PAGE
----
3 Responses to Eugene Peterson's Affirmation of Same-Sex Relationships

 
Tim Thornborough | July 13th 2017

UPDATE: Since we published this post, Eugene Petersen has gone on record retracting his former statement. You can read what he says here.

In a recent interview, Eugene Petersen, a prominent Christian author and creator of The Message Bible translation appears to affirm same-sex marriage. He is the latest in a long line of leaders who have done a U-turn on this issue. Here is what he said:

"I wouldn’t have said this 20 years ago, but now I know a lot of people who are gay and lesbian and they seem to have as good a spiritual life as I do. I think that kind of debate about lesbians and gays might be over. People who disapprove of it, they’ll probably just go to another church. So we’re in a transition and I think it’s a transition for the best, for the good. I don’t think it’s something that you can parade, but it’s not a right or wrong thing as far as I’m concerned."

When asked if he would now perform a same-sex wedding ceremony, he simply replied: “yes”.

Peterson expresses what is perhaps the most powerful argument for changing our minds on this issue: when you actually meet and spend time with gay people, you find that they are often kind, loving, caring individuals with a good quality to their relationships. It seems like a self-evident argument that puts anyone disagreeing into the category of “homophobic bigot”.

Tim Keller makes this telling comment on the issue of people changing their minds because they have met nice gay people in a book review recently:

"When I see people discarding their older beliefs that homosexuality is sinful after engaging with loving, wise, gay people, I’m inclined to agree that those earlier views were likely defective. In fact, they must have been essentially a form of bigotry. They could not have been based on theological or ethical principles, or on an understanding of historical biblical teaching. They must have been grounded instead on a stereotype of gay people as worse sinners than others (which is itself a shallow theology of sin). So I say good riddance to bigotry. However, the reality of bigotry cannot itself prove that the Bible never forbids homosexuality. We have to look to the text to determine that."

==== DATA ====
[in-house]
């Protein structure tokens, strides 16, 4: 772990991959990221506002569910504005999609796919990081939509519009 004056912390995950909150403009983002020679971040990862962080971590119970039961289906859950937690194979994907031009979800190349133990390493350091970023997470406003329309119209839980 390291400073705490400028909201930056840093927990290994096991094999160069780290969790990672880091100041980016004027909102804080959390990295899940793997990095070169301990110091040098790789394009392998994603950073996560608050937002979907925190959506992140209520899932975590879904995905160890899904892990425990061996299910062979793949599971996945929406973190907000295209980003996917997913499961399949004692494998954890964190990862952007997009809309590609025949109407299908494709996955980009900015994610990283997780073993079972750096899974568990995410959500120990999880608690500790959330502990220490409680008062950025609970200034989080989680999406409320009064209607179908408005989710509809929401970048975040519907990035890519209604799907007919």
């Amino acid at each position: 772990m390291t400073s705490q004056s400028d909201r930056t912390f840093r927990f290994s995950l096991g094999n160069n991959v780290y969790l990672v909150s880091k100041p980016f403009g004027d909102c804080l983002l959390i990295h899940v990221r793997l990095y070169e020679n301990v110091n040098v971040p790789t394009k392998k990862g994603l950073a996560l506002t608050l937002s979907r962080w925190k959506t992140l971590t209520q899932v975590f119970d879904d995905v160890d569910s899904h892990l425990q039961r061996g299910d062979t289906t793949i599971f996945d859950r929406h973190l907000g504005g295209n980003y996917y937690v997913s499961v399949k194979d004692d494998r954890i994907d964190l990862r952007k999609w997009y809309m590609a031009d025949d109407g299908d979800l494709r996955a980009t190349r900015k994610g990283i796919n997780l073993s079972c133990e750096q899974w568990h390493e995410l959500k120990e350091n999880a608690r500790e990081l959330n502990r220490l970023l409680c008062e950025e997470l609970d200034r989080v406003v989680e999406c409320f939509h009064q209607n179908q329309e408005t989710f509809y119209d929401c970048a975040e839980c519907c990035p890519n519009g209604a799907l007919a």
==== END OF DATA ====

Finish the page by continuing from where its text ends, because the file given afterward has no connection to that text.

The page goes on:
John Stott makes this masterful observation in his book Same Sex Relationships:

"We should not deny that homosexual relationships can be loving. But the love quality of same-sex sexual relationships is not sufficient to justify them. Indeed, I have to add that in a sense they are incompatible with true love, because they are incompatible with God’s law. Love is concerned for the highest welfare of the beloved. And our highest human welfare is found in obedience to God’s law and purpose, not in revolt against them." 

"our highest human welfare is found in obedience to God’s law and purpose, not in revolt against them.

Sam Allberry makes this observation in his book Is God Anti-Gay:

"As Western culture becomes ever more approving of homosexuality it is going to feel more and more as though we Christians are failing in our attempts to commend a Christian view of sexuality. But … this is no time for pessimism, and as society moves further and further away from its Christian moorings, the church is given more and more of an opportunity to model a counter-cultural alternative. Key to our witness and credibility on this (or any) issue is the quality of our life together, and the clarity of our message. We need to be clear on the gospel.  Clear that it is good news for everyone. That no one is too far gone to enjoy it, or too complete to need it. We need to be clear not just that we are all sinners, but that we are all sexual sinners. None of us is coming at this from any position of superiority."

"We need to be clear not just that we are all sinners, but that we are all sexual sinners."

In concluding his book, John Stott sums up the good news that we have to offer everyone—no matter what their sexual orientation:

"Perplexing and painful as the homosexual Christian’s dilemma is, Jesus Christ offers him or her—indeed, all of us—faith, hope and love: the faith to accept both his standards and his grace to maintain them, the hope to look beyond present suffering to future glory, and the love to care for and support one another. “But the greatest of these is love” (1 Corinthians 13:13). "

Image credit: Clappstar

Tim Thornborough

Tim Thornborough is the Creative Director at The Good Book Company. He is series editor of Explore Bible-reading notes, and has contributed to many books published by the Good Book Company and others. He is married to Kathy and has three teenage daughters and a boy.

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